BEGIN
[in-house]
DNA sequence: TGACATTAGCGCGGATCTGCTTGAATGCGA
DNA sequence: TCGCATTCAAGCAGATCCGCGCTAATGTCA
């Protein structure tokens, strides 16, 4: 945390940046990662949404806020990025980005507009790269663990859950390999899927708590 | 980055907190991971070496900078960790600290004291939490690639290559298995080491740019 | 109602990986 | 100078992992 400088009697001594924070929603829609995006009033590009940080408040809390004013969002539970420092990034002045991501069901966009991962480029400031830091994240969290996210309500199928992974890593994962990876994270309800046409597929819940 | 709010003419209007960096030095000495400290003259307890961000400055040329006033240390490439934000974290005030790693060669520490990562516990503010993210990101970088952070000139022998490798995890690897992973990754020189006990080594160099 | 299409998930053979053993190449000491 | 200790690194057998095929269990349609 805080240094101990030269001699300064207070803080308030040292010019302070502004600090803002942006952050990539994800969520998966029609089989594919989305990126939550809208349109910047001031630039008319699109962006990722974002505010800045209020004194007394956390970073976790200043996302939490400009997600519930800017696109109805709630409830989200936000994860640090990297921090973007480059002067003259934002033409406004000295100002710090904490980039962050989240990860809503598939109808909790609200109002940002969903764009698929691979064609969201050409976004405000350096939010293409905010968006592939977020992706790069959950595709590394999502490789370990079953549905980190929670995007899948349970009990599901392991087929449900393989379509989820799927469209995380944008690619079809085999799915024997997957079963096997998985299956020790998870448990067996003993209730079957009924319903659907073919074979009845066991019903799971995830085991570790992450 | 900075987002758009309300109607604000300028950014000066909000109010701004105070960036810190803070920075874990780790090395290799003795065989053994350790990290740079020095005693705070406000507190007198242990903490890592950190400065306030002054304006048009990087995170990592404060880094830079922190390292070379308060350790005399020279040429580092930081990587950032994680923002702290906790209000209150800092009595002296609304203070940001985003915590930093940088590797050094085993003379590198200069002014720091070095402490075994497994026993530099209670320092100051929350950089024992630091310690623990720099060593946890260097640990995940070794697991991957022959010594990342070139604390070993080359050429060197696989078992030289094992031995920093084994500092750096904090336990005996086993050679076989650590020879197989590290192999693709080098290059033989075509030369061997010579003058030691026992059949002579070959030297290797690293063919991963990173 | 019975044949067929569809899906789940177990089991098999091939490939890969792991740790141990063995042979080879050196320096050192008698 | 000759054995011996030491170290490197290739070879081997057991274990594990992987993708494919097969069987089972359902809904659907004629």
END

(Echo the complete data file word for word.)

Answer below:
[in-house]
DNA sequence: TGACATTAGCGCGGATCTGCTTGAATGCGA
DNA sequence: TCGCATTCAAGCAGATCCGCGCTAATGTCA
């Protein structure tokens, strides 16, 4: 945390940046990662949404806020990025980005507009790269663990859950390999899927708590 | 980055907190991971070496900078960790600290004291939490690639290559298995080491740019 | 109602990986 | 100078992992 400088009697001594924070929603829609995006009033590009940080408040809390004013969002539970420092990034002045991501069901966009991962480029400031830091994240969290996210309500199928992974890593994962990876994270309800046409597929819940 | 709010003419209007960096030095000495400290003259307890961000400055040329006033240390490439934000974290005030790693060669520490990562516990503010993210990101970088952070000139022998490798995890690897992973990754020189006990080594160099 | 299409998930053979053993190449000491 | 200790690194057998095929269990349609 805080240094101990030269001699300064207070803080308030040292010019302070502004600090803002942006952050990539994800969520998966029609089989594919989305990126939550809208349109910047001031630039008319699109962006990722974002505010800045209020004194007394956390970073976790200043996302939490400009997600519930800017696109109805709630409830989200936000994860640090990297921090973007480059002067003259934002033409406004000295100002710090904490980039962050989240990860809503598939109808909790609200109002940002969903764009698929691979064609969201050409976004405000350096939010293409905010968006592939977020992706790069959950595709590394999502490789370990079953549905980190929670995007899948349970009990599901392991087929449900393989379509989820799927469209995380944008690619079809085999799915024997997957079963096997998985299956020790998870448990067996003993209730079957009924319903659907073919074979009845066991019903799971995830085991570790992450 | 900075987002758009309300109607604000300028950014000066909000109010701004105070960036810190803070920075874990780790090395290799003795065989053994350790990290740079020095005693705070406000507190007198242990903490890592950190400065306030002054304006048009990087995170990592404060880094830079922190390292070379308060350790005399020279040429580092930081990587950032994680923002702290906790209000209150800092009595002296609304203070940001985003915590930093940088590797050094085993003379590198200069002014720091070095402490075994497994026993530099209670320092100051929350950089024992630091310690623990720099060593946890260097640990995940070794697991991957022959010594990342070139604390070993080359050429060197696989078992030289094992031995920093084994500092750096904090336990005996086993050679076989650590020879197989590290192999693709080098290059033989075509030369061997010579003058030691026992059949002579070959030297290797690293063919991963990173 | 019975044949067929569809899906789940177990089991098999091939490939890969792991740790141990063995042979080879050196320096050192008698 | 000759054995011996030491170290490197290739070879081997057991274990594990992987993708494919097969069987089972359902809904659907004629």